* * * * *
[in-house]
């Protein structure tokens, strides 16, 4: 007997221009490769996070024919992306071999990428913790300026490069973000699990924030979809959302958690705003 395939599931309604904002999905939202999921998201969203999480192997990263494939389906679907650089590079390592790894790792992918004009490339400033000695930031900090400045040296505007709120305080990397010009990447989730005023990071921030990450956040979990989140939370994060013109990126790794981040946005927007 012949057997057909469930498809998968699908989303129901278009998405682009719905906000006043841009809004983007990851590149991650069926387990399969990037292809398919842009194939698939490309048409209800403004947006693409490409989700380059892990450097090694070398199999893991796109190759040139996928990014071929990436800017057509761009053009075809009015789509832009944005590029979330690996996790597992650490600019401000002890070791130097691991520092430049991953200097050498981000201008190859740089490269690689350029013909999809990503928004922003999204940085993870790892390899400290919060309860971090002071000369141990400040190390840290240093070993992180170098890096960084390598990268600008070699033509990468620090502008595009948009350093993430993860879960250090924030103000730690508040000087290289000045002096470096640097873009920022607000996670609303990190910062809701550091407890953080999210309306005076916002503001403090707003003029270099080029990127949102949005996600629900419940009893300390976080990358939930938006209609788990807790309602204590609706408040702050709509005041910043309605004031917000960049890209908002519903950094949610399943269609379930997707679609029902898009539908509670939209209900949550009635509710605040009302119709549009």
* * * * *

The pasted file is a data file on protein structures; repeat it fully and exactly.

[in-house]
């Protein structure tokens, strides 16, 4: 007997221009490769996070024919992306071999990428913790300026490069973000699990924030979809959302958690705003 395939599931309604904002999905939202999921998201969203999480192997990263494939389906679907650089590079390592790894790792992918004009490339400033000695930031900090400045040296505007709120305080990397010009990447989730005023990071921030990450956040979990989140939370994060013109990126790794981040946005927007 012949057997057909469930498809998968699908989303129901278009998405682009719905906000006043841009809004983007990851590149991650069926387990399969990037292809398919842009194939698939490309048409209800403004947006693409490409989700380059892990450097090694070398199999893991796109190759040139996928990014071929990436800017057509761009053009075809009015789509832009944005590029979330690996996790597992650490600019401000002890070791130097691991520092430049991953200097050498981000201008190859740089490269690689350029013909999809990503928004922003999204940085993870790892390899400290919060309860971090002071000369141990400040190390840290240093070993992180170098890096960084390598990268600008070699033509990468620090502008595009948009350093993430993860879960250090924030103000730690508040000087290289000045002096470096640097873009920022607000996670609303990190910062809701550091407890953080999210309306005076916002503001403090707003003029270099080029990127949102949005996600629900419940009893300390976080990358939930938006209609788990807790309602204590609706408040702050709509005041910043309605004031917000960049890209908002519903950094949610399943269609379930997707679609029902898009539908509670939209209900949550009635509710605040009302119709549009």